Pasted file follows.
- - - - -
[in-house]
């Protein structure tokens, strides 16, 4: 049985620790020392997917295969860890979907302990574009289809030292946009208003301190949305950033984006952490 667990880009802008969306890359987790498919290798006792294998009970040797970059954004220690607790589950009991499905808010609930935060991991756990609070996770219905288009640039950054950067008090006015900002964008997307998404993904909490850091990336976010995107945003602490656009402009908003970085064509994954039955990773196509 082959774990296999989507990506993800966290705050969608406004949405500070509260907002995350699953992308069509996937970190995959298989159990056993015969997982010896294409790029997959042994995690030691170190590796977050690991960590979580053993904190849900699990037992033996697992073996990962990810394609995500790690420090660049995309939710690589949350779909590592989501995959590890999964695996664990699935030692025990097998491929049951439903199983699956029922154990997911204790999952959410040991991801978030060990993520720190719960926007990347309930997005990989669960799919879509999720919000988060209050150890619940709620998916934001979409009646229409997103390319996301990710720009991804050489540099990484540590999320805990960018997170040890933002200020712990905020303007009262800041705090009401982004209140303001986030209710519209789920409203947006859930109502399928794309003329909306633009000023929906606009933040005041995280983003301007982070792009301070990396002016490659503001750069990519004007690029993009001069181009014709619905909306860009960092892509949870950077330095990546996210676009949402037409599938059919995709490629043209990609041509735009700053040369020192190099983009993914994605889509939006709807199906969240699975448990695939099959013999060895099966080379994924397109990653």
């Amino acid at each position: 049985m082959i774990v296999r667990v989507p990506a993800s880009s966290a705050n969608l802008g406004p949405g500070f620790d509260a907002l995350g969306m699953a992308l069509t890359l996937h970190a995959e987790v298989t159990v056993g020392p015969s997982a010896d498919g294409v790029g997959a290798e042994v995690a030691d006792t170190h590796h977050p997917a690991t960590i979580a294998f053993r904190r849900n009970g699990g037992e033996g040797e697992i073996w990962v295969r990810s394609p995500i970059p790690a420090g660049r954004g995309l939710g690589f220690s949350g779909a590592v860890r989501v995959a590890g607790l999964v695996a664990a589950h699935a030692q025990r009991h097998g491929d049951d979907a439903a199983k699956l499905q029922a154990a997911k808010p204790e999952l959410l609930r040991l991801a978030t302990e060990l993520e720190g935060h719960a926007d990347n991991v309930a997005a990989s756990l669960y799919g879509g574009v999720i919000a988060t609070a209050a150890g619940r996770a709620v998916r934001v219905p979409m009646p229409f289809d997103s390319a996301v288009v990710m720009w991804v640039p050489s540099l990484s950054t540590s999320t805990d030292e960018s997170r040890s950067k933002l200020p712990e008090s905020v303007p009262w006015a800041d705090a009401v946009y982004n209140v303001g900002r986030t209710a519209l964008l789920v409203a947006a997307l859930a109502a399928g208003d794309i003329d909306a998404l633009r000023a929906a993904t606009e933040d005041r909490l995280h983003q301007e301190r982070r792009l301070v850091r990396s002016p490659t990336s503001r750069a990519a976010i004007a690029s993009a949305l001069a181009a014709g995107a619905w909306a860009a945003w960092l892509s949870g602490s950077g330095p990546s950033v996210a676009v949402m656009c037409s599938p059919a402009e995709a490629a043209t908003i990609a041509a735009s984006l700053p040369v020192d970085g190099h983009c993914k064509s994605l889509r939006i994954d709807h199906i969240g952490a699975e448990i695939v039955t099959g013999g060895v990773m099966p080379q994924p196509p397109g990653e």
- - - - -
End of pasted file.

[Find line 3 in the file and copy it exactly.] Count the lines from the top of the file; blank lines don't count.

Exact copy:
């Amino acid at each position: 049985m082959i774990v296999r667990v989507p990506a993800s880009s966290a705050n969608l802008g406004p949405g500070f620790d509260a907002l995350g969306m699953a992308l069509t890359l996937h970190a995959e987790v298989t159990v056993g020392p015969s997982a010896d498919g294409v790029g997959a290798e042994v995690a030691d006792t170190h590796h977050p997917a690991t960590i979580a294998f053993r904190r849900n009970g699990g037992e033996g040797e697992i073996w990962v295969r990810s394609p995500i970059p790690a420090g660049r954004g995309l939710g690589f220690s949350g779909a590592v860890r989501v995959a590890g607790l999964v695996a664990a589950h699935a030692q025990r009991h097998g491929d049951d979907a439903a199983k699956l499905q029922a154990a997911k808010p204790e999952l959410l609930r040991l991801a978030t302990e060990l993520e720190g935060h719960a926007d990347n991991v309930a997005a990989s756990l669960y799919g879509g574009v999720i919000a988060t609070a209050a150890g619940r996770a709620v998916r934001v219905p979409m009646p229409f289809d997103s390319a996301v288009v990710m720009w991804v640039p050489s540099l990484s950054t540590s999320t805990d030292e960018s997170r040890s950067k933002l200020p712990e008090s905020v303007p009262w006015a800041d705090a009401v946009y982004n209140v303001g900002r986030t209710a519209l964008l789920v409203a947006a997307l859930a109502a399928g208003d794309i003329d909306a998404l633009r000023a929906a993904t606009e933040d005041r909490l995280h983003q301007e301190r982070r792009l301070v850091r990396s002016p490659t990336s503001r750069a990519a976010i004007a690029s993009a949305l001069a181009a014709g995107a619905w909306a860009a945003w960092l892509s949870g602490s950077g330095p990546s950033v996210a676009v949402m656009c037409s599938p059919a402009e995709a490629a043209t908003i990609a041509a735009s984006l700053p040369v020192d970085g190099h983009c993914k064509s994605l889509r939006i994954d709807h199906i969240g952490a699975e448990i695939v039955t099959g013999g060895v990773m099966p080379q994924p196509p397109g990653e």